Biofuels plant proposal under FBI probe in Kansas City

Attempts to convert a former power plant into a biofuels operations in Kansas City have drawn the interest of the FBI.

The Kansas City Star reported that two individuals involved in controversial energy projects in Independence that have drawn FBI scrutiny submitted a formal proposal to help repurpose a separate, soon-to-be shuttered city power plant.

A collection of businesses led by Titan Fish Partners LLC has a proposal with a budget of hundreds of millions of dollars to repurpose the Blue Valley Municipal Power Generating Plant in northeast Independence into a biofuels production facility “to provide alternative fuels for the future.”

The city has only just begun examining repurposing options for the power plant. But the nature of the proposal and those involved in it has drawn exasperation from two Independence City Council members.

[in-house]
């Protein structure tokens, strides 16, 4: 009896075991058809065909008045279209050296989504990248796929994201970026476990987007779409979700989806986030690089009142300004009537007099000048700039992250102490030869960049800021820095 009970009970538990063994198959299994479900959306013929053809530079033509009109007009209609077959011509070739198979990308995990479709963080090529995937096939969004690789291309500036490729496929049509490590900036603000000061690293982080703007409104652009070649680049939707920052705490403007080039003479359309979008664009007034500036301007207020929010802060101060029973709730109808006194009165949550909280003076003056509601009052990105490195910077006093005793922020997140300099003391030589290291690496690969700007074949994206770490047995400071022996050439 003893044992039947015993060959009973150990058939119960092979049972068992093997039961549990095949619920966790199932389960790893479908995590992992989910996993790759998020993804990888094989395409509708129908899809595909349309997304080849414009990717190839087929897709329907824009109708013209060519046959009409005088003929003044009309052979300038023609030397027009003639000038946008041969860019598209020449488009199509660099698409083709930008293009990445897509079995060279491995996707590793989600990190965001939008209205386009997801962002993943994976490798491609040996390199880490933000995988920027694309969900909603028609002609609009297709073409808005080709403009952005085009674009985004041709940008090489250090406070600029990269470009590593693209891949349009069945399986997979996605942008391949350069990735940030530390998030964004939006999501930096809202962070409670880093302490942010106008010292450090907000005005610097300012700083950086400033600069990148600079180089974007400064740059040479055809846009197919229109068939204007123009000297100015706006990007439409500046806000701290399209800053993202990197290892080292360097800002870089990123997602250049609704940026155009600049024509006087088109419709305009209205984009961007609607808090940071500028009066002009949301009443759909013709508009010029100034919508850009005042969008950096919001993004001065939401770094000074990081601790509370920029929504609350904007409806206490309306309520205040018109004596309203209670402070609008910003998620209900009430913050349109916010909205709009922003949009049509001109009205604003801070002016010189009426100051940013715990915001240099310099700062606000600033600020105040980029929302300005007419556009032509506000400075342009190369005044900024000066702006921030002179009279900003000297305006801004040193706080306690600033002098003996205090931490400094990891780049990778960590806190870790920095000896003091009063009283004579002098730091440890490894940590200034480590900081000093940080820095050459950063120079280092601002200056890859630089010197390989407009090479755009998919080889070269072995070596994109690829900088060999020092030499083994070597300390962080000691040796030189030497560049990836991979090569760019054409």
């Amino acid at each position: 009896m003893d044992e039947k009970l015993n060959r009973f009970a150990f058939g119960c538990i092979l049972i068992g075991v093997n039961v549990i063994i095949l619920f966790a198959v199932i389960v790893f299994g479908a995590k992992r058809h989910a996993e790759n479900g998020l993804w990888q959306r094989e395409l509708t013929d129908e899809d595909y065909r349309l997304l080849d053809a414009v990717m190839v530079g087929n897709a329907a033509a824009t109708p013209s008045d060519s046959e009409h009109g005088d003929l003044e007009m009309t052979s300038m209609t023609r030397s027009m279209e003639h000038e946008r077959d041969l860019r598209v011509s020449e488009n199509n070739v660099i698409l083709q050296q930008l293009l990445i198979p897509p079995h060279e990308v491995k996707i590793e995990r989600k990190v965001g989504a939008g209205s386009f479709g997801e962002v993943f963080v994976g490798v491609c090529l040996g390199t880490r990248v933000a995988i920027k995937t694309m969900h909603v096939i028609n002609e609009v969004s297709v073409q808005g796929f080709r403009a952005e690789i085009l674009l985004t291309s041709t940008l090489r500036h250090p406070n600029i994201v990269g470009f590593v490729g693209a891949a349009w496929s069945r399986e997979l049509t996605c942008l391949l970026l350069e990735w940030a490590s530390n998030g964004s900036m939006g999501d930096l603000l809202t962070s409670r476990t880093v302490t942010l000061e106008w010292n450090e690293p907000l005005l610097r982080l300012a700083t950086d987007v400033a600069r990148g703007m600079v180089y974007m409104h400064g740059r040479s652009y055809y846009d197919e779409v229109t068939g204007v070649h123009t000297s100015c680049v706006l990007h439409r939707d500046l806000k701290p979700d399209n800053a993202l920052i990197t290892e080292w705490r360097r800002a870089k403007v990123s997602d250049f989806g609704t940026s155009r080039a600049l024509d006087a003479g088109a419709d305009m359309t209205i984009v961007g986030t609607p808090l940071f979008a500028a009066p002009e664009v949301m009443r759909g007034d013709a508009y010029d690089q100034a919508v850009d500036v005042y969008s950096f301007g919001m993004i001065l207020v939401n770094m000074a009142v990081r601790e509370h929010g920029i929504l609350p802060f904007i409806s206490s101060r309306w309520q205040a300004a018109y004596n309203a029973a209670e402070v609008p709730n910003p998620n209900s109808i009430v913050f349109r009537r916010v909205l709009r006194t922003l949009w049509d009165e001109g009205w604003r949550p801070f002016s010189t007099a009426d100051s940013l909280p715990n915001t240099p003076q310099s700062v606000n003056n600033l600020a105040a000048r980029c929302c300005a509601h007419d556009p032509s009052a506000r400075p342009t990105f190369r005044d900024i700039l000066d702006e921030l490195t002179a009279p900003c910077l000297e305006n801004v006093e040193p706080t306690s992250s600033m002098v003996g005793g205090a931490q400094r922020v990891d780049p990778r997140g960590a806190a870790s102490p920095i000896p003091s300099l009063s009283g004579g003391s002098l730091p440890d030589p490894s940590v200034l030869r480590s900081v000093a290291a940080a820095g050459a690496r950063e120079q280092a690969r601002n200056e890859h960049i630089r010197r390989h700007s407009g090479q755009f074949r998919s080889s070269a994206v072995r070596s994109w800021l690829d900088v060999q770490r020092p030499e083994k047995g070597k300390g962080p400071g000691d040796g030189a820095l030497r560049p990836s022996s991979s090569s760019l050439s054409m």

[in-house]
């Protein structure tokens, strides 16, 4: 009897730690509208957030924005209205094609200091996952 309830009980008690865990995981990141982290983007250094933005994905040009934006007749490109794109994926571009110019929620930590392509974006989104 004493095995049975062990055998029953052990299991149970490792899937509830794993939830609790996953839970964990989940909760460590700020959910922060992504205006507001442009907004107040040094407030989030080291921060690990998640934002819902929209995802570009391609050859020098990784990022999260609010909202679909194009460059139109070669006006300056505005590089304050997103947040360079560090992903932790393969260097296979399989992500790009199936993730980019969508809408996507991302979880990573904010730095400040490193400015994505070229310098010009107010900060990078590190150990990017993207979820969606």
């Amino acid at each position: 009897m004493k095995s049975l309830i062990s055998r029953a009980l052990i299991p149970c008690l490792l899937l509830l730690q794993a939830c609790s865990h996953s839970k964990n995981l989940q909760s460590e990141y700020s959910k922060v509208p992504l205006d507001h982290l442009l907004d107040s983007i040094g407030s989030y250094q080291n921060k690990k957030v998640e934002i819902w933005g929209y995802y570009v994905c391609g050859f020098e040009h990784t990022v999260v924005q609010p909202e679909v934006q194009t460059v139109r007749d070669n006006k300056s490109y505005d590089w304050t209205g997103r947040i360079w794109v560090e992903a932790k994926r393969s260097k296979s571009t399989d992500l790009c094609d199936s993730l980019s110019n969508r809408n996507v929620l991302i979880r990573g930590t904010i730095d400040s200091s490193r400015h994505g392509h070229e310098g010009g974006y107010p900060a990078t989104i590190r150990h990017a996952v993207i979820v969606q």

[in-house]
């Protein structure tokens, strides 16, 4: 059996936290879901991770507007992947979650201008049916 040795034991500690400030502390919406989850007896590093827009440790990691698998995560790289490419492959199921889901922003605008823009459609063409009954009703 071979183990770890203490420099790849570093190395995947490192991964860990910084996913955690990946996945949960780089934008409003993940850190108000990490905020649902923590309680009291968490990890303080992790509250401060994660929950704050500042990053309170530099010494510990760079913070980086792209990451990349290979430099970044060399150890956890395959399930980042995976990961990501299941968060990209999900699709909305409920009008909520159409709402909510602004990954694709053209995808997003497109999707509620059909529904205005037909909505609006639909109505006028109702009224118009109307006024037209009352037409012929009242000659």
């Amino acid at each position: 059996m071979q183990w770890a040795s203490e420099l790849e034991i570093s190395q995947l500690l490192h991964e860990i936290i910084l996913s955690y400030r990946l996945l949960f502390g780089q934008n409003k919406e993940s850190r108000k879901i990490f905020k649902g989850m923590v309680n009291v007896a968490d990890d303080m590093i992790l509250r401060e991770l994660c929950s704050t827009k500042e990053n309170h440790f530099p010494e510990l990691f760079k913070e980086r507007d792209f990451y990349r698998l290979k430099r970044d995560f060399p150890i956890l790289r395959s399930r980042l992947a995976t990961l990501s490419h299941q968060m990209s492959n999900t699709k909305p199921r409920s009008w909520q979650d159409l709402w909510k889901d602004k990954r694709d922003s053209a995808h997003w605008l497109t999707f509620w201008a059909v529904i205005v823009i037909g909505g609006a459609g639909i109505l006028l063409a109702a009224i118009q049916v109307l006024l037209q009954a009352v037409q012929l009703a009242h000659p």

“I would not even consider a bid from them,” said Councilman Scott Roberson. “Not even consider it.”

One team member listed in the proposal told The Star he knew “little to nothing” about the project and had no agreement with Titan Fish.

Numerous businesses and individuals are involved in the proposal, including Kansas investor Joe Campbell and Steve Tilley, a statehouse lobbyist and former Missouri House speaker who is a longtime friend and adviser to Gov. Mike Parson.

According to people who were interviewed by the FBI over the last few months, Tilley has been a central figure in questions focused on a pair of questionable utility contracts in Independence and the rollout of Missouri’s fledgling medical marijuana program.